When James II was ousted in the Revolution of 1688, it did not matter that it was done by William of Orange at the head of an army of Dutch professionals. William was obliged to accept a Parliamentary Declaration of Rights forbidding him a standing army and guaranteeing the right of the people to bear arms. Arms were in fact no more widely borne in England than in her colonies. Indeed, laws limiting hunting to the well-to-do ensured that most of the population would be unarmed. And England’s eighteenth-century militia was no more effective and no better armed than those in the colonies. But English identity still required a superiority to France in the security of property and the military valor that supposedly accompanied it. Wooden shoes became a symbol of French poverty and popery, and “no wooden shoes” the most common patriotic slogan in English political contests.
Americans, in their resistance to taxation by a Parliament in which they were not represented, demonstrated their attachment to the identity which the English had earlier established. American Revolutionaries continually maintained that they were a saving remnant, fighting for the lost rights of Englishmen. They were encouraged in their resistance by eighteenth-century English political thinkers, in the tradition of Harrington, who sustained the myth of the armed yeoman in a republican ideology of opposition to standing armies, to restrictions on gun ownership, and to the corrupt oligarchy of placeholders that had squeezed out the middle people. Creating a separate American identity, whatever it later became, was at first a matter of sustaining in America what a corrupt government had destroyed in England. Americans, or at least free white Americans, were still mainly middle people owning their own land, and like seventeenth-century Englishmen, they equated their status with the possession of guns they did not have. To win independence, Washington had to build an army of professionals, crucially assisted by an army and navy formed from the despised French peasants. But in the customary defiance of facts, Americans maintained their identification as an armed citizenry fighting the mercenaries of a monarch.
Benjamin Franklin, recognized then and now as the embodiment of what made Americans American, exercised his pragmatic realism by promoting the manufacture of guns and ammunition and, until a sufficient amount could be made, the use of bows and arrows. “These,” he said, “were good Weapons, not wisely laid aside,” and cited their role in England’s victories over France in the fourteenth century. At the same time he placed his confidence in Americans as the kind of people the English had then been. Franklin, who had consorted in London with English republicans at their “Club of Honest Whigs,” was ready before most of his countrymen to cut loose from the existing English government. He had witnessed its corruption at first hand in his ten years of dealings with it as agent for the American colonies. To those who held back from independence, he repeated the same aphorisms with which Bacon and Harrington had flattered the English in the preceding century. Americans, he wrote in 1775, would “find by Experience how inefficient [and] merely mercenary the regular Troops are, when oppos’d to Freeholders and Freemen, fighting for their Liberties and Properties. A Country of such People was never yet conquer’d (unless through their own Divisions) by any absolute Monarch with his Mercenaries.” A year later Franklin presided over a convention to draft a constitution for Pennsylvania that affirmed the right to bear arms and narrowly missed including a Harringtonian provision for the wide distribution of property.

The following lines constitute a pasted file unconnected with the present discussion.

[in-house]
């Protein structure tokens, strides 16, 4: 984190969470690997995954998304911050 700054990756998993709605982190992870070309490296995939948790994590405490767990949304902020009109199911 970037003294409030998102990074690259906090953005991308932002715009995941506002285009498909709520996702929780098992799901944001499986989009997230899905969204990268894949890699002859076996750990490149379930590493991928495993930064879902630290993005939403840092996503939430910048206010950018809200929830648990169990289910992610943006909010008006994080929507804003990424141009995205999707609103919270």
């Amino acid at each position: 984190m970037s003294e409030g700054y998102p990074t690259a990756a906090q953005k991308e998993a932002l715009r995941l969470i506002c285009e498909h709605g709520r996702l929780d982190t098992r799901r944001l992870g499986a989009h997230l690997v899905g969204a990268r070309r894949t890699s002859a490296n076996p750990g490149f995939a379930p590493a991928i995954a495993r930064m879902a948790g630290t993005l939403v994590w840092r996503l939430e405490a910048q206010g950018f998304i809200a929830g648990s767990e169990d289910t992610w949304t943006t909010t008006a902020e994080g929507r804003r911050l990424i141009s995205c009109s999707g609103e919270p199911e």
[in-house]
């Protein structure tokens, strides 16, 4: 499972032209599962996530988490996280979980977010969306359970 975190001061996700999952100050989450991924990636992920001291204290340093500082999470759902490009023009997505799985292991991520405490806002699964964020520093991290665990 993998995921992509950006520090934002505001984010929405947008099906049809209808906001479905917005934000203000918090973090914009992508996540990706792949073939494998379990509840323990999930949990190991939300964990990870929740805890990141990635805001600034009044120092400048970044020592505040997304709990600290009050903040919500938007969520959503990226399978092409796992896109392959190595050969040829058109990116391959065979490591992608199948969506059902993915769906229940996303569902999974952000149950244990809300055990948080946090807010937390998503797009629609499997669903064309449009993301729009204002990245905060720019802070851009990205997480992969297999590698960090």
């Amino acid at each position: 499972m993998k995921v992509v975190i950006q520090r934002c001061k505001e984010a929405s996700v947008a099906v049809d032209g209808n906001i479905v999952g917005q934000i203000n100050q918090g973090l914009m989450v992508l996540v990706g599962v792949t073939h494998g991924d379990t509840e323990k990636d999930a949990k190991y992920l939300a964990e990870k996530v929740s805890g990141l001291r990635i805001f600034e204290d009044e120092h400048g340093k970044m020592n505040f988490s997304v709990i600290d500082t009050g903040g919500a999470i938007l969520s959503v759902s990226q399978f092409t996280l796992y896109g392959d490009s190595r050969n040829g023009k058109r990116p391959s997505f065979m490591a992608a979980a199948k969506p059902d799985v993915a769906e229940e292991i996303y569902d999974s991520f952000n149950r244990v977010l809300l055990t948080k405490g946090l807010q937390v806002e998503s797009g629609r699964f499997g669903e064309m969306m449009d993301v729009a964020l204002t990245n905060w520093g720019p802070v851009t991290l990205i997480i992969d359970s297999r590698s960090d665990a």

After the war was won by professionals, Americans celebrated the victory by attributing it to their own virtue as freeholders and freemen, fighting for hearth and home with their trusty flintlocks.3 American identity apparently required the preservation of the myth. Ironically, the myth became reality only when Americans fought each other in what was then the bloodiest war in history. From that war grew a new identity, in which firearms have played a deadlier role than they could when their presence was more imaginary. Bellesiles has deprived modern gun owners of the portion of our past that has lent the most respectability to their claims of historic validity. The true believers among them will doubtless reject or ignore the embarrassing evidence: true believers are seldom troubled by facts. The Second Amendment protects the right of Americans to bear arms. The absolutist dogmas that have grown up around the amendment serve only to obscure the task of interpretation by imposing a bogus historicity on the realities of gun ownership and use in early America. Bellesiles will have done us all a service if his book reduces the credibility of the fanatics who endow the Founding Fathers with posthumous membership in what has become a cult of the gun.
October 19, 2000
Michael A. Bellesiles, “The Origins of Gun Culture in the United States, 1760-1865,” Journal of American History, September 1996. ↩
The Toll of Independence: Engagements and Battle Casualties of the American Revolution, edited by Howard H. Peckham (University of Chicago Press, 1974), p. 4. ↩
A development treated at length in Charles Royster, A Revolutionary People at War: The Continental Army and American Character, 1775-1783 (University of North Carolina Press, 1979). ↩